Coachdrivers – Annoyed at bicyclists exercising themselves on the road (1876)

At Marlborough-street yesterday, Mr. Gee, hon. Secretary to the Bicycle Club, 17 Green- street, Leicester square, applied to Mr. Newton for advice. On Saturday afternoon he and several members the club, mounted on bicycles, were on the way to a race. Near the Welsh Harp, at Hendon, they came upon a stage coach, understood to be the St. Albans coach, on the outside of which there were a number of gentlemen passengers. One of them, who had evidently prepared himself beforehand for mischief, was armed with an iron ball attached to a rope. This person swung the ball with the object of catching the wheel of complainant’s bicycle and overturning it. By manoeuvring he contrived to escape the peril, but was lashed over the shoulders by the driver of the coach. Mr. Mitchell, of 7 Nelson Terrace, City Road, a member of the club, stated that he was one of the party of bicyclists, but was not so fortunate as Mr. Gee. The ball was again swung by the gentleman of the coach; it caught the wheel of the bicycle and overturned it, throwing him violently to the ground. He was dragged some distance before the rope gave way; his clothes were torn and his leg was injured. This occurrence provoked laughter from the coach passengers. Mr. Gee stated that the coach, which drove on, was followed and stopped at Edgeware. A constable was applied to, but he declined to take into custody the person pointed out – stated to be a relative of the proprietor of the coach – as he did not see the offence committed, and no marks of violence were visible. The iron ball was here produced. It weighed apparently about five or six pounds and was calculated, if it came into contact with a limb, to fracture the bone. The only conjecture for this outrage was that the coach people felt annoyed at bicyclists exercising themselves on the road. Mr. Newton said the only advise  he could give, presuming the facts were as stated, was for the person who had been thrown down to bring an action for injuries and damages sustained and for the secretary, who had been whipped, to apply for a summons to the local authorities and then the matter could be properly investigated. The applicants thanked the magistrate and promised to act on his advice.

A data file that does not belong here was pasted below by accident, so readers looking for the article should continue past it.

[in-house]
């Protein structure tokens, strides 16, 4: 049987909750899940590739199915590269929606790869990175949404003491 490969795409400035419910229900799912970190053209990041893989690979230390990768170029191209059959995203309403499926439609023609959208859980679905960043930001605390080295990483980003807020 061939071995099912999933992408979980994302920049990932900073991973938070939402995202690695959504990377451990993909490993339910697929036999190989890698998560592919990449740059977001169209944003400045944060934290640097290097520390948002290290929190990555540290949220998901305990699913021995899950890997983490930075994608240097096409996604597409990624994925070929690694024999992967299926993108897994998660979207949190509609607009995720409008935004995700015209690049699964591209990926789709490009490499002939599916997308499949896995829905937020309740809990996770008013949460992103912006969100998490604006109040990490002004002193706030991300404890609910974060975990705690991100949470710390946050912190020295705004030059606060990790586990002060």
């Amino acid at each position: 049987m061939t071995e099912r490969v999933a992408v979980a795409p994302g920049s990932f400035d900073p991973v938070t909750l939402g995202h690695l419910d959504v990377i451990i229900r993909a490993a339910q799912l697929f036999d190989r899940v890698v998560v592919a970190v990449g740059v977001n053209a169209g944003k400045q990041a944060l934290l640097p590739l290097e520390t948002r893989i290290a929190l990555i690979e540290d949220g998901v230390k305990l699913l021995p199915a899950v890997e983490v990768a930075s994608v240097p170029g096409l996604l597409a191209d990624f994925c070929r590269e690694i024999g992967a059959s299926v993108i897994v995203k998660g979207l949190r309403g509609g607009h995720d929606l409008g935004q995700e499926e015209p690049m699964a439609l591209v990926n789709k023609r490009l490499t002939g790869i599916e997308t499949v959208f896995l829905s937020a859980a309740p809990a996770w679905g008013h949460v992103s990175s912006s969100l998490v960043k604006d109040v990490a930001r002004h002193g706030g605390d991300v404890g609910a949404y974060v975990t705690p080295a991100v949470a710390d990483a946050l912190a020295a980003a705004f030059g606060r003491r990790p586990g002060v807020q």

(The Times (London, England), Wednesday, Aug 30, 1876; pg. 9)

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